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Tuesday, June 28, 2022

Weak PSB earnings to put markets under pressure

The report states that broad discussions with a few banks indicate that the core fee income growth would be subdued as the capital expenditure cycle is yet to revive.

By: ENS Economic Bureau |
July 3, 2015 3:19:49 am
Domestic stock markets, Greek crisis, Greece crisis, Greece banks crisis, Greece banks, Kotak Institutional Equities, NII, indian express, business news Private banks might report a broadly stable performance at 10-15 per cent levels as they are likely to see better traction from distribution of wealth management products.

Domestic stock markets may have weathered the Greek crisis for now and still holding fort. But, if the weak earnings growth of the March quarter is anything to go by, the markets are likely to come under pressure if there is no improvement in the corporate earnings for the June 2015 quarter.

So while global concerns were expected to weigh on the domestic market, it is the local factors that may put the markets under pressure. According to a report by Kotak Institutional Equities, the banking sector will continue to reel under pressure. “We expect earnings to decline 2 per cent pear-on-year (YoY) due to lower treasury income, weak NII (net interest income) growth because of tepid loan growth and elevated provisions,” said the Kotak report. Public sector banks (PSBs) are expected to be more under stress than their private sector counterparts. The report projects a 16 per cent YoY decline in earnings for PSBs, whereas private banks are expected to clock a 14 per cent growth.

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Non-performing assets that have remained a major cause of worry for the banks are expected to remain high. “We expect fresh impairments to show improvement over the previous quarter but would still remain high. We believe that the slippage levels would still remain elevated although a large share of the slippages is now coming from the restructured loan portfolio as banks are reporting a rising share of failed cases of restructuring,” said the report.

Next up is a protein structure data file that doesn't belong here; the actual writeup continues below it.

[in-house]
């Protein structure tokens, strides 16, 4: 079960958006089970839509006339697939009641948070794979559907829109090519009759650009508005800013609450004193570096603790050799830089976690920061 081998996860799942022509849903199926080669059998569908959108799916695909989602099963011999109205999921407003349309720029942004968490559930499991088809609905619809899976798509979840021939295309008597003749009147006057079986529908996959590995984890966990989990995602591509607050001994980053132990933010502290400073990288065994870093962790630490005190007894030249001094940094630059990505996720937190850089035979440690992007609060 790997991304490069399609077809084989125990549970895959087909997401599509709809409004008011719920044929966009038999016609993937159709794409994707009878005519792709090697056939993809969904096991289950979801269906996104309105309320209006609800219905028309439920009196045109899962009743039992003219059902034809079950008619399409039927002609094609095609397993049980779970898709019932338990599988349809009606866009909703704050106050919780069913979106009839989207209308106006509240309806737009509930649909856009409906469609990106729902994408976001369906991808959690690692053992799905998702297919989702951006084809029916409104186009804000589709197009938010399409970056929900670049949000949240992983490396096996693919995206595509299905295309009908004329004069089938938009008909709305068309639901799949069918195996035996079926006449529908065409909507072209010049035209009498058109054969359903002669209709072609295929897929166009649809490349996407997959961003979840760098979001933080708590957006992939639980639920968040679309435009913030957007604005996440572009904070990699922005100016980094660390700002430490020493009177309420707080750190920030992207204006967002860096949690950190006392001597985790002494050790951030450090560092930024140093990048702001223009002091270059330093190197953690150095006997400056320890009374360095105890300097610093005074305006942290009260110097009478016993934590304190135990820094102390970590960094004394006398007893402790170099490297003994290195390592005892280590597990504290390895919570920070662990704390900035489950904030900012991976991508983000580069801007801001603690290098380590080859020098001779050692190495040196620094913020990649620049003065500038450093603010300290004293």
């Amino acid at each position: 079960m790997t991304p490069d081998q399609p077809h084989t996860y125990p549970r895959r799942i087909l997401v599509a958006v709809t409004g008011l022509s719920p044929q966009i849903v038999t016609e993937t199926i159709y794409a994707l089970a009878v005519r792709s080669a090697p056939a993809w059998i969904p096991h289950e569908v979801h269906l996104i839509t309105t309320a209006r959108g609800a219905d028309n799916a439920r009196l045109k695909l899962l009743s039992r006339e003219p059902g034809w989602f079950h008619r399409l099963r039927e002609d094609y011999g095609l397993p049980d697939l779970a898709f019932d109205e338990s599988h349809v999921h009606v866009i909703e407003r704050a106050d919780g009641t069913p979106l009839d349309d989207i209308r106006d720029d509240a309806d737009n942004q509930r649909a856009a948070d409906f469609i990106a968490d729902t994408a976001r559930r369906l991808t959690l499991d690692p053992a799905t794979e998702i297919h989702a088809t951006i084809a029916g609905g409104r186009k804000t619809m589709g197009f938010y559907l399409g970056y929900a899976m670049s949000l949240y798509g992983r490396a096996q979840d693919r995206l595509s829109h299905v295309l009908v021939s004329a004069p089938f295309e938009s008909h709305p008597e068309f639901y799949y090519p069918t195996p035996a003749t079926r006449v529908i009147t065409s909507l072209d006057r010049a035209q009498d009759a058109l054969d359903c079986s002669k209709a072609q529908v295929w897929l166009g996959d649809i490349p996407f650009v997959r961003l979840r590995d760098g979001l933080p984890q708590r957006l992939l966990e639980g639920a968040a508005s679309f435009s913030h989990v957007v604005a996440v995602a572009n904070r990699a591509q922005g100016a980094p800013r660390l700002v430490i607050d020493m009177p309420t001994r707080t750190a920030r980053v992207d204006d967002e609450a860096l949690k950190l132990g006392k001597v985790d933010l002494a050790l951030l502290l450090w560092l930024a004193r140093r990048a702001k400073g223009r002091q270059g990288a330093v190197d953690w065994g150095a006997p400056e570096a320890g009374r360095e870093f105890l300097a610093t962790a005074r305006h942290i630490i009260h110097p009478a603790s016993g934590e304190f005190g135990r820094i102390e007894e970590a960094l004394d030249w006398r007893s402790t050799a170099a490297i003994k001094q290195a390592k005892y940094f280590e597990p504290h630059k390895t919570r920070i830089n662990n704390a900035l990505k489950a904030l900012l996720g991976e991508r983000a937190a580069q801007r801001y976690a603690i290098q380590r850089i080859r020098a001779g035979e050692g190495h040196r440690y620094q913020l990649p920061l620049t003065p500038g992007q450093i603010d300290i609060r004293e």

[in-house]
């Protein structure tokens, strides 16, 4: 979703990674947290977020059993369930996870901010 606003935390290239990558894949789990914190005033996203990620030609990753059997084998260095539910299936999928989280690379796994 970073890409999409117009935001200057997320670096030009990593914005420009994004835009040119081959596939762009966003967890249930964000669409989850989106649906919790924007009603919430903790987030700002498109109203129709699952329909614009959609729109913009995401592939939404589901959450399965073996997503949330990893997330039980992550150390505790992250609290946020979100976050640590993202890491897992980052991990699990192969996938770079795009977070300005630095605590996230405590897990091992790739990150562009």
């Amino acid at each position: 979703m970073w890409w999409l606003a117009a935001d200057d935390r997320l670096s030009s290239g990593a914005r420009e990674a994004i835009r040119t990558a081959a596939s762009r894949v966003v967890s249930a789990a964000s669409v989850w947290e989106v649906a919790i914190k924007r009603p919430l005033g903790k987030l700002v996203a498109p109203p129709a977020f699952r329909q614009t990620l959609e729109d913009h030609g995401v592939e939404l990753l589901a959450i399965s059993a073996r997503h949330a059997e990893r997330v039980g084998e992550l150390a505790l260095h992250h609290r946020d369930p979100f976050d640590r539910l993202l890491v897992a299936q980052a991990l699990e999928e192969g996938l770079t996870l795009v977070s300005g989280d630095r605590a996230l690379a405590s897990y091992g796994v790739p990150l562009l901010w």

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While the financial sector comes at the core of economic growth, the report does not project things to be improving for now.

Some of the important aspects highlighted in the report are:

Banks: another muted performance ahead

As per the last available data, loan growth for the sector was at 9.8 per cent YoY – marginally lower than that of the previous quarter. As expected, we have not seen the improvement that has been much anticipated in the previous few quarters. The slowdown is visible primarily in the large corporate portfolios where growth has slowed to 5 per cent levels while the retail loan growth is still going better at above 15 per cent levels.

With a sharp slowdown in fresh investments, loan disbursements to the corporate segment have fallen sharply and it is hurting PSBs given that their exposure in the corporate book is more than 50 per cent of loans. Also, many of the restructured loans are now completing their moratorium period which implies that the pace of repayment of existing loans could have also accelerated.

Deposit growth ahead of loan growth

According to the report, overall funding mix is likely to change as deposit mobilisation has picked up at the sectoral level. Deposit growth at 11 per cent is well ahead of loan growth. Most banks had aggressively looked to refinance their existing loans and shifted the nature of their funding requirements with higher reliance on borrowing as compared to deposits over the past one and a half years. This is likely to continue to reverse in the current quarter which implies that the balance sheet growth is likely to be lower than deposit growth.

Stable trends on net interest margin to continue

The report expects net interest margin (NIM) to remain stable quarter-on-quarter (QoQ) or witness a marginal compression in first quarter of FY16. While most banks took cuts in base rates in May and June by 25-30 basis points, the decline in cost of deposits that most banks had undertaken a few quarters back should be able to offset the recent cuts. There is pressure in maintaining yields in the corporate loan book as capex cycle is not picking up and banks are looking to reduce yields to reflect the lower risk and shift towards retail loan which is a yield dilutive process.

NII is expected to grow 10 per cent YoY for banks with PSBs growing at 5 per cent YoY and 18 per cent for private banks. Banks which have a higher reliance on wholesale deposits should benefit as the short-term yields have softened.

Treasury income to decline

Contribution from non-interest income is likely to turn weak after going strong over the past three quarters primarily on account of weak performance from treasury business, the report says.

The other issues on non-interest income line would continue as an immediate recovery in fee income, exchange income or recovery from written-off loans is unlikely. Yields have increased by 15-30 basis points in the current quarter.

The report states that broad discussions with a few banks indicate that the core fee income growth would be subdued as the capital expenditure cycle is yet to revive.

Private banks might report a broadly stable performance at 10-15 per cent levels as they are likely to see better traction from distribution of wealth management products.

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